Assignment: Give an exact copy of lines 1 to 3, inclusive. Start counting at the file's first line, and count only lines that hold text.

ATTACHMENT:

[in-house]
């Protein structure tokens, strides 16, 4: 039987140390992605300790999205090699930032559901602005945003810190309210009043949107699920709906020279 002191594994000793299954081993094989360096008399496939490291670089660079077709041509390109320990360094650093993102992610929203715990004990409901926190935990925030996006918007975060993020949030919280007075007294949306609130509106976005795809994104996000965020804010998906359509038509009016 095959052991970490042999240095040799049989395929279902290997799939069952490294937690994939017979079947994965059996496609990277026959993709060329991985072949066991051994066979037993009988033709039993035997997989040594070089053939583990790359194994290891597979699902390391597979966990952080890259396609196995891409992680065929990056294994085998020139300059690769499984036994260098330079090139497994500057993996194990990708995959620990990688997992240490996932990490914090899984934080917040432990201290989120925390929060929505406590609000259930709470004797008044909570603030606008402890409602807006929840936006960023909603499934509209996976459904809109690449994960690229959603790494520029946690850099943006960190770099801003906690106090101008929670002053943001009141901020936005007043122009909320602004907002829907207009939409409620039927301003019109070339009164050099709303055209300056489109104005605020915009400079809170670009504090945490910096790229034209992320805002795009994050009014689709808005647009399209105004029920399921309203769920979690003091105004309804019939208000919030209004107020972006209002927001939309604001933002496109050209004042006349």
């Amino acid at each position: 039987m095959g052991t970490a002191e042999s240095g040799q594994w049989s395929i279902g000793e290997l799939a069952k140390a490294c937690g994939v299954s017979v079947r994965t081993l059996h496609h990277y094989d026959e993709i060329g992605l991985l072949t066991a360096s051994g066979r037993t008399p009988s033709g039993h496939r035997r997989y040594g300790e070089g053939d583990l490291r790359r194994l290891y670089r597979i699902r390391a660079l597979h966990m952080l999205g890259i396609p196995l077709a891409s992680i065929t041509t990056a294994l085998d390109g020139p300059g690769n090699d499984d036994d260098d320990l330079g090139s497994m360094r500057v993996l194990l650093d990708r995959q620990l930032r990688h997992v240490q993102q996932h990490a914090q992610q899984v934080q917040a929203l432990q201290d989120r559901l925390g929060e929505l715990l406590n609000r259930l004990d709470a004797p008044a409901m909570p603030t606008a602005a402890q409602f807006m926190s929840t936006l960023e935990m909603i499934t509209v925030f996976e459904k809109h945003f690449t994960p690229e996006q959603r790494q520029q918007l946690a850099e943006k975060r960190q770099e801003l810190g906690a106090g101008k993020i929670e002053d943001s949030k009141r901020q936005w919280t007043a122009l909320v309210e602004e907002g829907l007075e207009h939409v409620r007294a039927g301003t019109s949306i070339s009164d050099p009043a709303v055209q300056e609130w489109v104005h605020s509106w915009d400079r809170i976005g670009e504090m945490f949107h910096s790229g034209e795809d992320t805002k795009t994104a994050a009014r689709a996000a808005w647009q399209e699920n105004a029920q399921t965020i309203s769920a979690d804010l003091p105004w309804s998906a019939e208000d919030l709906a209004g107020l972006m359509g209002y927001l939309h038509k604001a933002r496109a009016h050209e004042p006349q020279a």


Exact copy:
[in-house]
């Protein structure tokens, strides 16, 4: 039987140390992605300790999205090699930032559901602005945003810190309210009043949107699920709906020279 002191594994000793299954081993094989360096008399496939490291670089660079077709041509390109320990360094650093993102992610929203715990004990409901926190935990925030996006918007975060993020949030919280007075007294949306609130509106976005795809994104996000965020804010998906359509038509009016 095959052991970490042999240095040799049989395929279902290997799939069952490294937690994939017979079947994965059996496609990277026959993709060329991985072949066991051994066979037993009988033709039993035997997989040594070089053939583990790359194994290891597979699902390391597979966990952080890259396609196995891409992680065929990056294994085998020139300059690769499984036994260098330079090139497994500057993996194990990708995959620990990688997992240490996932990490914090899984934080917040432990201290989120925390929060929505406590609000259930709470004797008044909570603030606008402890409602807006929840936006960023909603499934509209996976459904809109690449994960690229959603790494520029946690850099943006960190770099801003906690106090101008929670002053943001009141901020936005007043122009909320602004907002829907207009939409409620039927301003019109070339009164050099709303055209300056489109104005605020915009400079809170670009504090945490910096790229034209992320805002795009994050009014689709808005647009399209105004029920399921309203769920979690003091105004309804019939208000919030209004107020972006209002927001939309604001933002496109050209004042006349």
């Amino acid at each position: 039987m095959g052991t970490a002191e042999s240095g040799q594994w049989s395929i279902g000793e290997l799939a069952k140390a490294c937690g994939v299954s017979v079947r994965t081993l059996h496609h990277y094989d026959e993709i060329g992605l991985l072949t066991a360096s051994g066979r037993t008399p009988s033709g039993h496939r035997r997989y040594g300790e070089g053939d583990l490291r790359r194994l290891y670089r597979i699902r390391a660079l597979h966990m952080l999205g890259i396609p196995l077709a891409s992680i065929t041509t990056a294994l085998d390109g020139p300059g690769n090699d499984d036994d260098d320990l330079g090139s497994m360094r500057v993996l194990l650093d990708r995959q620990l930032r990688h997992v240490q993102q996932h990490a914090q992610q899984v934080q917040a929203l432990q201290d989120r559901l925390g929060e929505l715990l406590n609000r259930l004990d709470a004797p008044a409901m909570p603030t606008a602005a402890q409602f807006m926190s929840t936006l960023e935990m909603i499934t509209v925030f996976e459904k809109h945003f690449t994960p690229e996006q959603r790494q520029q918007l946690a850099e943006k975060r960190q770099e801003l810190g906690a106090g101008k993020i929670e002053d943001s949030k009141r901020q936005w919280t007043a122009l909320v309210e602004e907002g829907l007075e207009h939409v409620r007294a039927g301003t019109s949306i070339s009164d050099p009043a709303v055209q300056e609130w489109v104005h605020s509106w915009d400079r809170i976005g670009e504090m945490f949107h910096s790229g034209e795809d992320t805002k795009t994104a994050a009014r689709a996000a808005w647009q399209e699920n105004a029920q399921t965020i309203s769920a979690d804010l003091p105004w309804s998906a019939e208000d919030l709906a209004g107020l972006m359509g209002y927001l939309h038509k604001a933002r496109a009016h050209e004042p006349q020279a």